Rich Kugele – Needham & Company

Okay. And then, just lastly what are your lead times now in equipment if you would get an order today when – how quickly could it go up?

Kevin Fairbairn

As early as 17 weeks but in some cases, we’re having to add a few more weeks to that depending on work force and our schedules so that we haven’t added people and get materials online in time. I guess it range 17 to 19 weeks.

Rich Kugele – Needham & Company

Okay. Great. Thank you very much.

Operator

(Operator instructions) And we will take Kevin Hunt with Hapoalim Securities.

Kevin Hunt – Hapoalim Securities

Thanks, guys. I just had a quick question for you. If you kind of take the yield that you got today and in terms of an order that you guys got earlier in the tools, it looks like that’s pushing up from backlog earlier in the year I guess that would kind of – with two to 7 incremental machines in the guidance that you just said there, Joe. Any chance of – would that be more of 230 replacements? R&D machines or capacity additions that you’d think those incremental or where is it coming from?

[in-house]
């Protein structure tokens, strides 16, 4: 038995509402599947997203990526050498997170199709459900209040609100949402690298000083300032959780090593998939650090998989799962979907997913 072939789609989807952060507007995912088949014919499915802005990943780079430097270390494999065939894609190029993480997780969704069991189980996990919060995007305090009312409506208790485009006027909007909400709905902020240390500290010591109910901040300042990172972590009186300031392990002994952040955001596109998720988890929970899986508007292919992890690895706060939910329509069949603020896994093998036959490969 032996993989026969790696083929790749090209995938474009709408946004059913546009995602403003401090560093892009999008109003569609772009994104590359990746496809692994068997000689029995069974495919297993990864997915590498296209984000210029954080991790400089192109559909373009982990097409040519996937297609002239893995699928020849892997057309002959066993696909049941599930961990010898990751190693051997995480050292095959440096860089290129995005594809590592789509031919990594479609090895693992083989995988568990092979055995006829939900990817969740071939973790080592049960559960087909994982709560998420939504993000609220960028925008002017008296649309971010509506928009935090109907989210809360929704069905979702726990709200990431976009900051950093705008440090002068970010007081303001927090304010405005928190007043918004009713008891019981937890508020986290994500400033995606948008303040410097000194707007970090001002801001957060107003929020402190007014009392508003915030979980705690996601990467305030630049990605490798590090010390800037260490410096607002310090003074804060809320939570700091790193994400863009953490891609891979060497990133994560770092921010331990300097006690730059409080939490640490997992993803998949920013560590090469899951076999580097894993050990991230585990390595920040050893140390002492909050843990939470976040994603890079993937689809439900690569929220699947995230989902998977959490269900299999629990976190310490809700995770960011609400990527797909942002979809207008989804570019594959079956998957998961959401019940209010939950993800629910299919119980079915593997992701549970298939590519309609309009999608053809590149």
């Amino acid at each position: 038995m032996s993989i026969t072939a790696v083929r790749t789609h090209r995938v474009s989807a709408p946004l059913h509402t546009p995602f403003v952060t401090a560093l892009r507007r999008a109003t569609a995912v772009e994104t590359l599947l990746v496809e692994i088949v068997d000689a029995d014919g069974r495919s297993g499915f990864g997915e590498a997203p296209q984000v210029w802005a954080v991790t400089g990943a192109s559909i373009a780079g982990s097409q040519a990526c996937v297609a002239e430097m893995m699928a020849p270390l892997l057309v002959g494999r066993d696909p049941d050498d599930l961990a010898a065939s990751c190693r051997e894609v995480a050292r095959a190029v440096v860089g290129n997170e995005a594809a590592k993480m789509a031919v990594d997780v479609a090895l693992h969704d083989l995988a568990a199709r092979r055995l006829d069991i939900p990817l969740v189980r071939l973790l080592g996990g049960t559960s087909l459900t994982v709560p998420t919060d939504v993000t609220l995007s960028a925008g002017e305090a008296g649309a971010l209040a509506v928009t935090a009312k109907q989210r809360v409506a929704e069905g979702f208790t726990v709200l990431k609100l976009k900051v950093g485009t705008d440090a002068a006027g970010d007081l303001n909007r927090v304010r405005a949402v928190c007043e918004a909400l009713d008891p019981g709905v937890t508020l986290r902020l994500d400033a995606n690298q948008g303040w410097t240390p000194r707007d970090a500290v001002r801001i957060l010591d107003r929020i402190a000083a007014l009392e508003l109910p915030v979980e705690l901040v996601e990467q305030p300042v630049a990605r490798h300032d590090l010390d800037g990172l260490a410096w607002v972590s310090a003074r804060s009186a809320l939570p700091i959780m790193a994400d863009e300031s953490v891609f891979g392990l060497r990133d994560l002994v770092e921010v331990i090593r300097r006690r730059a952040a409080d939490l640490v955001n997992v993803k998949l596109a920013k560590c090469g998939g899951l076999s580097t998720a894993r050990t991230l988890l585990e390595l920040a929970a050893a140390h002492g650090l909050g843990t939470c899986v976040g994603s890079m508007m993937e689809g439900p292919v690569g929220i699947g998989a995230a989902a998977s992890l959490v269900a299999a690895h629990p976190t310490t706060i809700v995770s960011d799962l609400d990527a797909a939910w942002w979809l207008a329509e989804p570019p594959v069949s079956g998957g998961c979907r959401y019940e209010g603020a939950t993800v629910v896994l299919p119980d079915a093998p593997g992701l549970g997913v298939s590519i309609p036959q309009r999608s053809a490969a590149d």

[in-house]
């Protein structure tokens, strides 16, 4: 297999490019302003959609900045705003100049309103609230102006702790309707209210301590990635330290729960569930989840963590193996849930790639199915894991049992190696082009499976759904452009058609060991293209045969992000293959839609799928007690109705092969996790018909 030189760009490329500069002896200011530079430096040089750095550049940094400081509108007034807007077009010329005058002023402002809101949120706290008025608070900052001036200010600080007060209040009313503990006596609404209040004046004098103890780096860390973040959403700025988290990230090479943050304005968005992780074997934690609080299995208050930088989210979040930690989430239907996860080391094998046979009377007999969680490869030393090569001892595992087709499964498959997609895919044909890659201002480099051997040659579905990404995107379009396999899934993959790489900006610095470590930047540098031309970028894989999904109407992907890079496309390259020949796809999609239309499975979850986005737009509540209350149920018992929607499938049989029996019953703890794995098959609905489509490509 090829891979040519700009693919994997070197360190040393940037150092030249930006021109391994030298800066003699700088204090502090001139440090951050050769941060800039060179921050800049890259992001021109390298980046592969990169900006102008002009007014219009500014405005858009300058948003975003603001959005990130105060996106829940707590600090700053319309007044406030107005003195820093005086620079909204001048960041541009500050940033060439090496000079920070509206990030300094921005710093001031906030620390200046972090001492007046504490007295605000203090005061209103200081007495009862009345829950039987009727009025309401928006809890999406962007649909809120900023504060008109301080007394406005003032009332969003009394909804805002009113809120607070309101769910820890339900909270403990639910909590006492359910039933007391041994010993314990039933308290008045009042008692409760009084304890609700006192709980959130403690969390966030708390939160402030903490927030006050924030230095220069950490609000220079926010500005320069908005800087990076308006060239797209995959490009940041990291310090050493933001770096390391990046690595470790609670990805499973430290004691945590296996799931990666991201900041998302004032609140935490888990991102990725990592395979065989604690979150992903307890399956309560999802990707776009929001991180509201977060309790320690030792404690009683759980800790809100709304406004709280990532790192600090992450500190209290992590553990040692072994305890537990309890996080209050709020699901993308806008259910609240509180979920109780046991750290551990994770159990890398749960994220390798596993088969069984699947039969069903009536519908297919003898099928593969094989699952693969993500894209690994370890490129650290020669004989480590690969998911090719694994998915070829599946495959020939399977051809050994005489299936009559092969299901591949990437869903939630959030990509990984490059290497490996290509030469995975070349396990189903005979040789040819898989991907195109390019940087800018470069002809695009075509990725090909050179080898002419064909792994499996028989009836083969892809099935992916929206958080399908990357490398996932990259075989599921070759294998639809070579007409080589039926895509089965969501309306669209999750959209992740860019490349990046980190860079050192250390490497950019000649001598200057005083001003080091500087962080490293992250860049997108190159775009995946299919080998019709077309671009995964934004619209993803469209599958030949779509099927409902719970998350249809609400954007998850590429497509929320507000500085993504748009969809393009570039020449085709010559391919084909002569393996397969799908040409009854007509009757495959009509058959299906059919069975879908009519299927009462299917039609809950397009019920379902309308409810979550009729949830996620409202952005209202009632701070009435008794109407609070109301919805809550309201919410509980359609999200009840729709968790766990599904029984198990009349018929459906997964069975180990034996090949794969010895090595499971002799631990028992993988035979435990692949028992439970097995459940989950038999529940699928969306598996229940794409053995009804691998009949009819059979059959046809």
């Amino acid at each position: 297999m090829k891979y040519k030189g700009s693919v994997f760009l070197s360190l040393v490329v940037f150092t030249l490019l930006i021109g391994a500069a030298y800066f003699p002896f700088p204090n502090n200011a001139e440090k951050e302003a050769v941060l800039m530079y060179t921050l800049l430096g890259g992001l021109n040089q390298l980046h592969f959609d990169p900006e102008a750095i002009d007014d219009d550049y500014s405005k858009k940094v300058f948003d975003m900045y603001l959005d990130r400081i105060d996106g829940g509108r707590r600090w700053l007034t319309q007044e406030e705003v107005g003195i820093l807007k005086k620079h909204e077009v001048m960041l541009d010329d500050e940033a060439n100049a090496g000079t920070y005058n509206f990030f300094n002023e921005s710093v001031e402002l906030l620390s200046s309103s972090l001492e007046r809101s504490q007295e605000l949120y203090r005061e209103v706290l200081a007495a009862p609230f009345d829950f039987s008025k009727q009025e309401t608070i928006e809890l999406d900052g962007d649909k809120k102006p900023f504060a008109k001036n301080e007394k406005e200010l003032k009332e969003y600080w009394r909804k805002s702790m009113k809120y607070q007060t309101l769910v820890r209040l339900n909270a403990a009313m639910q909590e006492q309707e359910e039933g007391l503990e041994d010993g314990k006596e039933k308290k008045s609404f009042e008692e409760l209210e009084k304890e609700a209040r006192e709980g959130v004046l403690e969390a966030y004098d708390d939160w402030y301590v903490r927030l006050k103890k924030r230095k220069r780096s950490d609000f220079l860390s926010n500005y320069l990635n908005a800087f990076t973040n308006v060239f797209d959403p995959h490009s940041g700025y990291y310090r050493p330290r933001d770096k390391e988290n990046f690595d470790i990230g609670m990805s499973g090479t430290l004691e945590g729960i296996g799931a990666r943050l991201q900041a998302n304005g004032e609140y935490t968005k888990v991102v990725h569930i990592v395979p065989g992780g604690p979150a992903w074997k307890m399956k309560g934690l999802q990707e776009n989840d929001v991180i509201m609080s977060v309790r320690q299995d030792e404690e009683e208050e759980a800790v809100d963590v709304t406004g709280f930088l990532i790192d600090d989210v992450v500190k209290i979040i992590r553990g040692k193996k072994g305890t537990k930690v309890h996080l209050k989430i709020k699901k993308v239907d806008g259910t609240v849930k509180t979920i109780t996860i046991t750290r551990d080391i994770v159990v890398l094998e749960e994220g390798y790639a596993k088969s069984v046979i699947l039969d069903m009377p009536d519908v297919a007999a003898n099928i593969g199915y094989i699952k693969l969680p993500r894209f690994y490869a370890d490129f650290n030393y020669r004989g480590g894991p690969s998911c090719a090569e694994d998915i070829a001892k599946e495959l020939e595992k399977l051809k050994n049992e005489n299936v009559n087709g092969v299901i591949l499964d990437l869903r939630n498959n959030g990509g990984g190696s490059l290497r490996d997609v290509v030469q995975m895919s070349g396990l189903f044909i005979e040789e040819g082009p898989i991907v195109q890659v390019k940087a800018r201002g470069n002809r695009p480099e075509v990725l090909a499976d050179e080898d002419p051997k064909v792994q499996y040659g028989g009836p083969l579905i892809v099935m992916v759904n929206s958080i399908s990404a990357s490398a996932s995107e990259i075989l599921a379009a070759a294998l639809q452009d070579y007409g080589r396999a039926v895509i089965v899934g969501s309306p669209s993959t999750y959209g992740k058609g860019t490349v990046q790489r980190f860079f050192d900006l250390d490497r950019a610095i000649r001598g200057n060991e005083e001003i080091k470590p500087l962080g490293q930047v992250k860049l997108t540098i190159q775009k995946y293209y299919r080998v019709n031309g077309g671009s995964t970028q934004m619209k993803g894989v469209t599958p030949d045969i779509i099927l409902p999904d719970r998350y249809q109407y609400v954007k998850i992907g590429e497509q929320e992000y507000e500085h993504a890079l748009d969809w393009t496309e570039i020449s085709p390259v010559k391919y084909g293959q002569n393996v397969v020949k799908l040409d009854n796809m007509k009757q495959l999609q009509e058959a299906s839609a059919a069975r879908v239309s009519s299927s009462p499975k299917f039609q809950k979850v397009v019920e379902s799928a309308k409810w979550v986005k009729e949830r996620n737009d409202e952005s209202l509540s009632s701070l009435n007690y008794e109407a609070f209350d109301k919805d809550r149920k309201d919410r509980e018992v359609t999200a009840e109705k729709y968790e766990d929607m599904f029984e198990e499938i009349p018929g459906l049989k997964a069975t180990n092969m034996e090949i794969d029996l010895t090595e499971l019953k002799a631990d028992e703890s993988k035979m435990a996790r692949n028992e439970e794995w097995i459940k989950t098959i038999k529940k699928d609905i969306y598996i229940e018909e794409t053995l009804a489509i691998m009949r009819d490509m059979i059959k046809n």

Joe Pietras

Yeah. I think capacity driven primarily.

Kevin Hunt – Hapoalim Securities

Okay. And then what – the other question – in terms of the two – it seems like it’s coupled that’s been – sort of pushed out if it not, late in the quarter, it seems like you have a one-end backlog for LIVAR, any reason why that’s not been recognized or –?

Joe Pietras

Yeah. Well, it hasn’t shipped. I mean this is a customer placed an order with us. I think at the end of June or maybe early July and just we’d like to take their shipments in the first quarter. So, yeah, we had added in backlog.

Kevin Hunt – Hapoalim Securities

Okay. And then, the last question is in terms of follow-up on Richard’s question a little bit. And that the fourth quarter seasonality gets much better spare part revenue. And was that – was there something in there that made that sort of spike up so much or –?